Red Sox

Don Baylor, leader of Red Sox '86 champions, dies at 68

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Don Baylor, leader of Red Sox '86 champions, dies at 68

Don Baylor, whose acquisition just prior to the beginning of the 1986 season was one of the keys to the Red Sox winning the A.L. pennant that year, died Monday in Austin, Tex., after a long battle with cancer. He was 68.

Baylor -- who won the American League MVP Award in 1979 as a member of the Angels -- joined the Red Sox in a straight-up trade with the Yankees for fellow DH Mike Easler on March 28, 1986. Serving as the Sox' full-time designated hitter, he hit 31 home runs and drove in 94 runs in 160 games with a slash line of .238/.344/.439 and helped Boston cruise to the A.L. East crown. He also hit one of the most historic postseason home runs in franchise history, a two-run shot off Mike Witt in the ninth inning of Game 5 of the ALCS that cut the Angels' lead from 5-2 to 5-4 and set the stage for a dramatic comeback victory that helped the Sox overcome a 3-1 series deficit and win the American League pennant.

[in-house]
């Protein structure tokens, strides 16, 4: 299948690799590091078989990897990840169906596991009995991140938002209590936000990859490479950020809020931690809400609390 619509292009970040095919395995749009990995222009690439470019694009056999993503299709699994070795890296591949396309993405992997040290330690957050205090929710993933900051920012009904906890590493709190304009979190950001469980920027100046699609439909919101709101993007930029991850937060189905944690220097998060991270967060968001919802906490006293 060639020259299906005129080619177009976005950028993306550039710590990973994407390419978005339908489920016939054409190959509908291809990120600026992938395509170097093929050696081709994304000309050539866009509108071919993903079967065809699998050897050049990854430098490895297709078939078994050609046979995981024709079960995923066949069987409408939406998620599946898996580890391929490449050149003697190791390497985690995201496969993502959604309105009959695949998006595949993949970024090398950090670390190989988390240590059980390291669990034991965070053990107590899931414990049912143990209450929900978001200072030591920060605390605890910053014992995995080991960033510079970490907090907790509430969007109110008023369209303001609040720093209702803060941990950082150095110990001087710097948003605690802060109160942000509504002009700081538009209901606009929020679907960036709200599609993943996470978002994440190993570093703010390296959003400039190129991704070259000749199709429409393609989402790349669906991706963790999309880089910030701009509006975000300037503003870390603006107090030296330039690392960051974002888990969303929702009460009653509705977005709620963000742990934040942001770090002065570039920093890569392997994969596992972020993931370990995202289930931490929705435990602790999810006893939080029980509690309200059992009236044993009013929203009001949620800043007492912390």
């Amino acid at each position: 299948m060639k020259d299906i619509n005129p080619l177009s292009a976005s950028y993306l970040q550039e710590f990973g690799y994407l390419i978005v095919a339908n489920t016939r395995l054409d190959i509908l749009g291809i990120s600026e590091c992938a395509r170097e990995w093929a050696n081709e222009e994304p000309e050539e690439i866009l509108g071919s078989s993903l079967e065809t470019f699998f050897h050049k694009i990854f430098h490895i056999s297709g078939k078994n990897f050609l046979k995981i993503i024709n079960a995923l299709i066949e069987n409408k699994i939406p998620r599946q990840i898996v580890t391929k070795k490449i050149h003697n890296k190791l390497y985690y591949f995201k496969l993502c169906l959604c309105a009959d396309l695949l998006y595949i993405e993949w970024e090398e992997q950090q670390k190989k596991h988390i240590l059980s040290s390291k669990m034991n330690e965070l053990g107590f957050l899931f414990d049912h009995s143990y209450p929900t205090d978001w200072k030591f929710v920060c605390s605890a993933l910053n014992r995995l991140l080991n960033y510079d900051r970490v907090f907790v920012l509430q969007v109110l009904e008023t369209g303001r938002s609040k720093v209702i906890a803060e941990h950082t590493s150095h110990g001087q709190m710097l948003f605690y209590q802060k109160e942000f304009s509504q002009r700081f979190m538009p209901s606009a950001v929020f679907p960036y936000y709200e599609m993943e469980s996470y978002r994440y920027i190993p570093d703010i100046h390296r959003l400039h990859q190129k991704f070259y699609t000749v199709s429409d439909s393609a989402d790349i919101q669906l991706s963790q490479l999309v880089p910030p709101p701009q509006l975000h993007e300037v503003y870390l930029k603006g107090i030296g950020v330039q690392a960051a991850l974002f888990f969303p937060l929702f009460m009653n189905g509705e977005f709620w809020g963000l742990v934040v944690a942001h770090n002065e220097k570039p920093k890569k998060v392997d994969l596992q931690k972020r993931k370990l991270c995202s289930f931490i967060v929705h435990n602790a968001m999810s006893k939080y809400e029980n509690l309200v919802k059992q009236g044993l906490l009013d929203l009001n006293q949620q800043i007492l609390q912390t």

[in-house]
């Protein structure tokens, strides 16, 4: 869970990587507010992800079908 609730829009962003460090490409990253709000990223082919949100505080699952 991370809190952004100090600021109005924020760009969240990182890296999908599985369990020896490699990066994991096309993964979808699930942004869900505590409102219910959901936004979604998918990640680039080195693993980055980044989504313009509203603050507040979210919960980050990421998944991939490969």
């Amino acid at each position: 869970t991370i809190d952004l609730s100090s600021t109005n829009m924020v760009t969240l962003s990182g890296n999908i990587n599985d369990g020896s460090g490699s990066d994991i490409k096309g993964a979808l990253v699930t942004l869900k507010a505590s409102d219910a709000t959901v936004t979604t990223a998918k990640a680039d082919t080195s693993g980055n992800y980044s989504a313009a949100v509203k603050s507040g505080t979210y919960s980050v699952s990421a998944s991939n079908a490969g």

Beyond his on-field contributions, Baylor also served as the clubhouse leader the Sox had long lacked, He instituted a Kangaroo Court that fined players for minor transgressions and kept them focused on the field, helped guide the players through the turbulent waters of the midseason controversy surrounding the suspension of volatile pitcher Oil Can Boyd, and helped unite a team that had been fractured for years. He was credited by many of his teammates, particularly Dwight Evans, as being the glue that held the '86 Sox together.

Baylor was 37 when he played for the Sox and soon became a gun-for-hire, sought by contending teams to help get them over the top. He played in three consecutive World Series -- 1986 with the Red Sox, 1987 with the Twins and 1988 with the A's -- and won a championship with Minnesota in '87.

Baylor played for the Orioles, Angels and Yankees prior to joining the Red Sox. He finished his 19-year career with 338 home runs.

After his playing career, Baylor managed the expansion Rockies for the first seasons of their existence, guiding them to a postseason appearance in 1995. He also managed the Cubs from 2000 to 2002.

Baylor's family said he was diagnosed with multiple myeloma 14 years ago. He and former Yankees pitcher Mel Stottlemyre worked togetherto increase awareness and promote research into the disease.

"Don passed from this earth with the same fierce dignity with which he played the game and lived his life," his wife, Rebecca, said in a statement.

Baylor is survived by his wife, son Don Jr. and two granddaughters.

 

Report: Price help persuade Martinez to join Red Sox

Report: Price help persuade Martinez to join Red Sox

Despite what he termed "so much more negativity" in Boston, David Price helped convince former teammate J.D. Martinez to join the Red Sox, USA TODAY reports.